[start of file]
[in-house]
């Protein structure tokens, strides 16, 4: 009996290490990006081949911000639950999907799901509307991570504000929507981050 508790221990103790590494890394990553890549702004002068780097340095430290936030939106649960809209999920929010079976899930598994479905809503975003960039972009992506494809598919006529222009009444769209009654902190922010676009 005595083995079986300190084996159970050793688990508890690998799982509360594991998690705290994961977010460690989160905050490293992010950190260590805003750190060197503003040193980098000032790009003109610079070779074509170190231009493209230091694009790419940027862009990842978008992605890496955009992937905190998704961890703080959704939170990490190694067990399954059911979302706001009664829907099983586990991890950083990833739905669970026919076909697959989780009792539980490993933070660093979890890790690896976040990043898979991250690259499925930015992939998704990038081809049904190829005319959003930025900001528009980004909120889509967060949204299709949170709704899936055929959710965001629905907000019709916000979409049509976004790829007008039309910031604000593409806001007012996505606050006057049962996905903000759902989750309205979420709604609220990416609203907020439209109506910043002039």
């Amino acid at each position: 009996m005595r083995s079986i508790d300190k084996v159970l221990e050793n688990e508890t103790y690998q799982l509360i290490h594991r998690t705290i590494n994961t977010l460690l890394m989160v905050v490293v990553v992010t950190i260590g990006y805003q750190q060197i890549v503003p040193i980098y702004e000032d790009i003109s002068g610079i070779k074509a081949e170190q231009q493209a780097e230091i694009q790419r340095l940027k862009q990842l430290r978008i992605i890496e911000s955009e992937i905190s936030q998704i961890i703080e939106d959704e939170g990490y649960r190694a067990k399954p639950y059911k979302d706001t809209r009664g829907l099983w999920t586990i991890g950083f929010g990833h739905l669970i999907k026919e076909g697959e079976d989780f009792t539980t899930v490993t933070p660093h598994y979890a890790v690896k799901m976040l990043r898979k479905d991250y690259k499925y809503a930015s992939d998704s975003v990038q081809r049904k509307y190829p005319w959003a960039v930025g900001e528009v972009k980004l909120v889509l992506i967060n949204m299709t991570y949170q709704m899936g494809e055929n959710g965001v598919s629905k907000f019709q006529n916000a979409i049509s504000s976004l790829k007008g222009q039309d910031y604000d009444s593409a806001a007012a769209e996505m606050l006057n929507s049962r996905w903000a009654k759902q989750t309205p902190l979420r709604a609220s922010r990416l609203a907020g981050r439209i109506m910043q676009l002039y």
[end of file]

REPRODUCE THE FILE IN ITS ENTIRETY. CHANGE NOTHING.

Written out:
[in-house]
């Protein structure tokens, strides 16, 4: 009996290490990006081949911000639950999907799901509307991570504000929507981050 508790221990103790590494890394990553890549702004002068780097340095430290936030939106649960809209999920929010079976899930598994479905809503975003960039972009992506494809598919006529222009009444769209009654902190922010676009 005595083995079986300190084996159970050793688990508890690998799982509360594991998690705290994961977010460690989160905050490293992010950190260590805003750190060197503003040193980098000032790009003109610079070779074509170190231009493209230091694009790419940027862009990842978008992605890496955009992937905190998704961890703080959704939170990490190694067990399954059911979302706001009664829907099983586990991890950083990833739905669970026919076909697959989780009792539980490993933070660093979890890790690896976040990043898979991250690259499925930015992939998704990038081809049904190829005319959003930025900001528009980004909120889509967060949204299709949170709704899936055929959710965001629905907000019709916000979409049509976004790829007008039309910031604000593409806001007012996505606050006057049962996905903000759902989750309205979420709604609220990416609203907020439209109506910043002039």
């Amino acid at each position: 009996m005595r083995s079986i508790d300190k084996v159970l221990e050793n688990e508890t103790y690998q799982l509360i290490h594991r998690t705290i590494n994961t977010l460690l890394m989160v905050v490293v990553v992010t950190i260590g990006y805003q750190q060197i890549v503003p040193i980098y702004e000032d790009i003109s002068g610079i070779k074509a081949e170190q231009q493209a780097e230091i694009q790419r340095l940027k862009q990842l430290r978008i992605i890496e911000s955009e992937i905190s936030q998704i961890i703080e939106d959704e939170g990490y649960r190694a067990k399954p639950y059911k979302d706001t809209r009664g829907l099983w999920t586990i991890g950083f929010g990833h739905l669970i999907k026919e076909g697959e079976d989780f009792t539980t899930v490993t933070p660093h598994y979890a890790v690896k799901m976040l990043r898979k479905d991250y690259k499925y809503a930015s992939d998704s975003v990038q081809r049904k509307y190829p005319w959003a960039v930025g900001e528009v972009k980004l909120v889509l992506i967060n949204m299709t991570y949170q709704m899936g494809e055929n959710g965001v598919s629905k907000f019709q006529n916000a979409i049509s504000s976004l790829k007008g222009q039309d910031y604000d009444s593409a806001a007012a769209e996505m606050l006057n929507s049962r996905w903000a009654k759902q989750t309205p902190l979420r709604a609220s922010r990416l609203a907020g981050r439209i109506m910043q676009l002039y």